As a Category 4 storm on Oct. 4, Hurricane Matthew decimated Haiti, causing more than 1,000 deaths before moving on to the southeast coast of the United States. There, downgraded to a Category 2, it hit sections of Florida with hurricane-force winds of more than 74 mph, damaging roofs, windows, awnings and signage of residential and commercial buildings. Moving north as a Category 1, it grazed Georgia and South Carolina, then made landfall north of Charleston, South Carolina, lingering in North Carolina. More than 43 deaths were reported along the East Coast, including 27 in North Carolina, and thousands of residents were displaced, some for weeks. Many of those who could make it home found that they had no electricity or water. In one county alone, 20,000 people were without power.
Despite extensive damage, however, the hurricane’s impact in the United States was much less than originally anticipated, especially considering that at one point the storm reached Category 5 intensity. “The estimates started in the early phases at $25 billion in damages,” said Hart S. Brown, vice president of organizational resilience for HUB International’s Risk Services division. “That has come down, based on the path it took, to an estimate of $10 billion in total losses. Insured damages have come to $1.5 billion at the low end and $5 billion to $6 billion on the high end.” Modeling firm Karen Clark & Co. estimates insurers will pay around $7 billion for damages in the United States.
The storm is not expected to impact the property and casualty insurance market for buyers. “If those estimates would have been at $25 billion—if it had seen a landfall and significant damage—we might have seen some hardening of the market,” Brown said.
Claims have poured in. In Florida, for example, just two weeks after Hurricane Matthew there were more than 91,000 claims with estimated losses of $550 million, according to Amy Bogner, communications director for the Florida Office of Insurance Regulation. She added that close to 80,000 of those claims were for residential property, more than 3,000 for commercial property and about 4,000 for flood damage.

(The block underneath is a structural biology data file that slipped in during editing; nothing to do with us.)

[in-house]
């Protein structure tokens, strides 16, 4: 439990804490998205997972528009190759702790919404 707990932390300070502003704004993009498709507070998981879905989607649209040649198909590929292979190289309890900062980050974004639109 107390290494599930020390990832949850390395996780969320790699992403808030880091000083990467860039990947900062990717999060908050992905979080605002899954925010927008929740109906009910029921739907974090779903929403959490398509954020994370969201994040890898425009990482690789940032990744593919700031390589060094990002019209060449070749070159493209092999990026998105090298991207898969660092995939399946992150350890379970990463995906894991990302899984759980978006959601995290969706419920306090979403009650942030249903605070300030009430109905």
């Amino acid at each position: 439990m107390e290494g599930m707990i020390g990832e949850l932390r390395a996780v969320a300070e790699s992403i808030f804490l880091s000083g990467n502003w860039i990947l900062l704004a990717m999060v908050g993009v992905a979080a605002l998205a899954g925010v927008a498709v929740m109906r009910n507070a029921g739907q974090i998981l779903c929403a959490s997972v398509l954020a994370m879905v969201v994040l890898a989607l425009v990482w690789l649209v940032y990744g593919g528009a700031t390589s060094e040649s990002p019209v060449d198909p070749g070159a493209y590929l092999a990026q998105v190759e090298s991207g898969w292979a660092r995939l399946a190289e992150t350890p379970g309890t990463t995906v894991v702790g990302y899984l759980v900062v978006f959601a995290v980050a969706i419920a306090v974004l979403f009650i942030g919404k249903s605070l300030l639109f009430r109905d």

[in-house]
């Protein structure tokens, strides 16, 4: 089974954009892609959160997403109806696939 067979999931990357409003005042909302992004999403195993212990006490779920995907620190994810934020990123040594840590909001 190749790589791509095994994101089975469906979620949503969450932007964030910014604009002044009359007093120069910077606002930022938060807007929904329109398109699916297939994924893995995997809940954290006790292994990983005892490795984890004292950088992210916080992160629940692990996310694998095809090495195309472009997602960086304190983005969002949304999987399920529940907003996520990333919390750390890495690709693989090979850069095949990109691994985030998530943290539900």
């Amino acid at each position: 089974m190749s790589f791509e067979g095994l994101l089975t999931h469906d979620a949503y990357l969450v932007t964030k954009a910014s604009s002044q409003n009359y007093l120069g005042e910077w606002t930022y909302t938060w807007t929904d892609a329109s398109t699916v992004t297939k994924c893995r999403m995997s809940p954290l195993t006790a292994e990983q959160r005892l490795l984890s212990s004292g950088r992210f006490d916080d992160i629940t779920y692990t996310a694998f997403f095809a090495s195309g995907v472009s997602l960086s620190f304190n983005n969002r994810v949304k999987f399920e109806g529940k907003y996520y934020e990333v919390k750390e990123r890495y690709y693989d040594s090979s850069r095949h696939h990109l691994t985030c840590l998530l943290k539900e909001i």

In South Carolina, Matthew dumped significant amounts of rain along the coast. More than two weeks later, some 60 state roads and bridges remained closed in two counties and at least 10 dams that had previously been examined for safety by state inspectors had either broken or sustained major damage, according to The State.
Many areas in Georgia, South Carolina and North Carolina had not seen such levels of flooding since the 1800s, FEMA said. Eastern North Carolina was hit especially hard. Extensive wind, storm surge and inland flooding caused some rivers to peak at around 25 feet and at least 17 dams to burst, washing away roads and major highways and making it difficult for some to return to their homes.
On the agricultural side, which is a large part of the commerce of the eastern parts of both North and South Carolina, Brown said, “we have seen some of the larger players come out and say they are looking at between $15 million and $20 million for losses related to single corporate events.”
The storm also renewed fears of large-scale pollution and water contamination from the many hog and poultry farms that dot the eastern part of North Carolina. During Hurricane Floyd in 1999, lagoons broke open, leaking tons of untreated animal waste that ended up in estuaries along the coast. The contamination led to elevated nitrogen levels and killed fish, according to Waterkeeper Alliance. The sludge is also a threat to groundwater, wells and oyster beds. Of special concern is damage to Pamlico Sound, the second largest estuary in the country.
The North Carolina Department of Environmental Quality (DEQ) said that 14 commercial-scale hog and poultry farms in seven counties were flooded in the disaster and that two waste lagoons were found to be breached. Gov. Pat McCrory has directed state environmental directors to sample water quality downstream from swine farms. The agency is sampling 30 locations where flooding impacted hog lagoons as well as wastewater plants, towns and cities, according to the North Carolina Environmental Quality office.
North Carolina Health News reported that less attention has been paid to the large amount of untreated wastewater, which includes human waste spilled into waterways by floods. The DEQ said it has identified 235 storm-related spills of sewage/wastewater related to Matthew. It said that more than 62 million gallons of sewer overflow escaped from water treatment systems into surface waters, with extreme weather, pump station failures and power outages cited as causes of the spills.